Project procurement is full of jargon – it can seem like a totally different language at times. Here are 7 contract terms that you should know.
A waiver is where you voluntarily surrender an option under the contract. It’s a concession. You ‘let the supplier off’ the term because it suits neither of you to carry it out. This could be, for example, in the situation where enforcing a contract clause or requirement would turn out to be prohibitively expensive for both parties, or is no longer needed.
This is another way of explaining a guarantee. It’s where you need assurance from your supplier that the terms of the contract are going to happen. Warranties tend to be limited by time, so it would be unusual to get one that lasted a lifetime. Just like with your dishwasher at home, your supplier will probably provide a warranty period.
Warranties are contractual – it’s not a best-endeavours guarantee. As a result, if the contract isn’t delivered as you expect you can call on the warranty and get compensation.
Warranties are a good negotiating point for developing the contract. You could work with both parties to get an extended warranty added into the contract if you felt it would be worth it.
A claim is a request for compensation. It has to take place according to the terms of the contract, so your contract should specify how you can make a claim and what sorts of claims are going to be appropriate under this agreement. In other words, it’s a type of dispute that you can resolve through negotiation together.
Claims administration is the process of reviewing and agreeing on claims. You’re discussing whether you (or the supplier) has a valid point. If you do, you’ll use the change control process to potentially amend the contract as necessary to allow the claim to be met.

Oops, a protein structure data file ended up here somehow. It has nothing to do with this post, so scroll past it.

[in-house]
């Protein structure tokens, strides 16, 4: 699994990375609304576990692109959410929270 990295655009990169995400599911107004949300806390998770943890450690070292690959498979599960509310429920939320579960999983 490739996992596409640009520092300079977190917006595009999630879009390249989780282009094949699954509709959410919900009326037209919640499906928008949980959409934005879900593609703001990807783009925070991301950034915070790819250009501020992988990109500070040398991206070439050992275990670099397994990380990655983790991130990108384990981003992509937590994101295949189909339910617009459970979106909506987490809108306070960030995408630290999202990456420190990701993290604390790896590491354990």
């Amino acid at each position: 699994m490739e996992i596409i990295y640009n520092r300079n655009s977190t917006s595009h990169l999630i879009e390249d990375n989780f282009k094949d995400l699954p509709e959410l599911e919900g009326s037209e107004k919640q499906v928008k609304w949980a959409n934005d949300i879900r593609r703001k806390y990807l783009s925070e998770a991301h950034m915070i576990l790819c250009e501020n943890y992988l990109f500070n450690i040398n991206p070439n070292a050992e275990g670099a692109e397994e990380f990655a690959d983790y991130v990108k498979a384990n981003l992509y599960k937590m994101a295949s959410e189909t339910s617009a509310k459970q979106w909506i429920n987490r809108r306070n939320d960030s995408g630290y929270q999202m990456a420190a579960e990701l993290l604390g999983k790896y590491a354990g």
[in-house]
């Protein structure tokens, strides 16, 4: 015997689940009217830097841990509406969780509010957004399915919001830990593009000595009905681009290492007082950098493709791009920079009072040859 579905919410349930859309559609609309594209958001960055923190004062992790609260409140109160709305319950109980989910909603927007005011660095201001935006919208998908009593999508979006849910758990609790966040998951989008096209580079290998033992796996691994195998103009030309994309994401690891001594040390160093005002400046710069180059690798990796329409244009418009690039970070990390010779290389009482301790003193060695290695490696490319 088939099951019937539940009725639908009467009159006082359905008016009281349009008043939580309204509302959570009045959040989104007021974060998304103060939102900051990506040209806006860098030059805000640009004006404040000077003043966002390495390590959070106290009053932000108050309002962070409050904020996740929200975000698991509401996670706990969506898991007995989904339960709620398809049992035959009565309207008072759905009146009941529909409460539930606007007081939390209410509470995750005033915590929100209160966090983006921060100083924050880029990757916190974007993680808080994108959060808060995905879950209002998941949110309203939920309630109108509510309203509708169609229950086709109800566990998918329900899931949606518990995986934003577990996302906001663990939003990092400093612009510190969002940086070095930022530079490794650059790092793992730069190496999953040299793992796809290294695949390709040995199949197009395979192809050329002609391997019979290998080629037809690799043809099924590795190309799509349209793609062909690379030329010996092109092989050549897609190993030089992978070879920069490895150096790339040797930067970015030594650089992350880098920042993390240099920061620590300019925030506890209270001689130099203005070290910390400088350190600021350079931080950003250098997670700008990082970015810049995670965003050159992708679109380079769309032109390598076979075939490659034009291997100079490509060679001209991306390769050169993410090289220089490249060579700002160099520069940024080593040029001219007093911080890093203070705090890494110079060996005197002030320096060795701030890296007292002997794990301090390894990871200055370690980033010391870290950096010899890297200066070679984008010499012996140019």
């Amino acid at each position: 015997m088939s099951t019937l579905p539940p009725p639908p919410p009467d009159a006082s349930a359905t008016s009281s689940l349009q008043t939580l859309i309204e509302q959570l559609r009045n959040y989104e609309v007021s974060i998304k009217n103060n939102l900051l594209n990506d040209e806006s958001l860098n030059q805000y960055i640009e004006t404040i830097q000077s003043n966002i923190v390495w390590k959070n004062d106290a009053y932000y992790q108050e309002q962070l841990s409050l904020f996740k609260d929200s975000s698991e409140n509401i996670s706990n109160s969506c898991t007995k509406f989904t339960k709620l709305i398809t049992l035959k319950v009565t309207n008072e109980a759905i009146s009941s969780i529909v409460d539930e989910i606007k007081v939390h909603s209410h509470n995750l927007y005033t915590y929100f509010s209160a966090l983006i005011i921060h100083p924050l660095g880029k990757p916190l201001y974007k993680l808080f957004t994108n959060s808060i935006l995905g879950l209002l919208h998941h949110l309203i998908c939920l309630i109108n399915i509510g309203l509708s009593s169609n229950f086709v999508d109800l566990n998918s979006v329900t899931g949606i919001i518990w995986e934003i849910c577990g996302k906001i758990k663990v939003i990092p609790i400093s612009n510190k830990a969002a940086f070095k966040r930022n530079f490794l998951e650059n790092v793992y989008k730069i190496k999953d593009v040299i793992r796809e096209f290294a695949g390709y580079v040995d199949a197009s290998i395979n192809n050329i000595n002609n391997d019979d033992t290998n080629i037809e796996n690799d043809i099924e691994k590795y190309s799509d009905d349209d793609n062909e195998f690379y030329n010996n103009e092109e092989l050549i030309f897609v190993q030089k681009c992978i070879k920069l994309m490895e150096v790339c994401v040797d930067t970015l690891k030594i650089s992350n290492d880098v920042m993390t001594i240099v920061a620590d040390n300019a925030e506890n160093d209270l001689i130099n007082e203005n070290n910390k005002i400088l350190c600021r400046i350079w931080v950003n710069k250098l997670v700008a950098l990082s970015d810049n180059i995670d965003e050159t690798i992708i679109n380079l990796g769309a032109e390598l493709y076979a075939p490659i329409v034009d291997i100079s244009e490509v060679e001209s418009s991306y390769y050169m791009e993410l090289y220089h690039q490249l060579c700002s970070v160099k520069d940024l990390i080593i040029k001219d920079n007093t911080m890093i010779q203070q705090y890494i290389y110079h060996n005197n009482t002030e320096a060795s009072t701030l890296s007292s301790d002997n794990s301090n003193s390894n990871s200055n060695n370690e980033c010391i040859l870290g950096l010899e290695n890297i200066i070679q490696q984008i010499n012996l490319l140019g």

You might also hear this referred to as a default. When there’s a contract breach it means that a requirement of the contract has not been met.
In severe cases (a material breach), the party who didn’t do the breach can be released from the contract. This often relates to non-payment of fees or if the party can be shown to have broken some kind of significant contractual term. If that applies to you, the other party can walk away. You have no further hold over them and the contract is broken.
Typically this results in some kind of financial compensation and if your business was the one who caused the material breach, the other party could apply for punitive damages or fines. These can cover loss of earnings from the contract or other losses.
5. Performance Bond
Performance bonds are a way to ensure your business doesn’t suffer if your supplier doesn’t do what they promised. These can be appropriate if your project is at significant risks from the vendor failing to deliver.
They work like this: a pot of money is put aside to compensate you in case the vendor fails to achieve the terms of the contract. If they can’t deliver, you get the cash instead.
These can be hard to set up because they are particularly valuable when working with small or volatile organisations which probably don’t have the cash to lock away until the contract is completed.
6. Force Majeure
This is a contract clause you will see all over the place, from your household insurance policy to software contracts.
It simply means that if things happen that are beyond the control of the contracting parties (in particular, the party supplying the services or goods) then they don’t have to compensate you – they can be released from their contractual obligations.
Examples of things that are beyond their reasonable control are extreme weather like floods, wars, terrorist attacks, hijacking and crime.
7. Change Control
OK, you’re probably very familiar with change control systems. They apply to contracts too.
Any changes to the contract need to be managed professionally and with input from both sides. Everything is normally documented within the contract, at least at high level. Sometimes the detailed change process or a change form is included as an appendix or schedule to the main contract.
Pay attention to what contract change terms apply to your contract as they can vary.
Contracts should have a glossary or definition of terms, and that can help you unpick all the unfamiliar language. Always get a lawyer to read over a contract before you sign it and make sure that everyone knows what they are getting into. Contracts support both parties, but only if you agree to terms that work for you both from the beginning!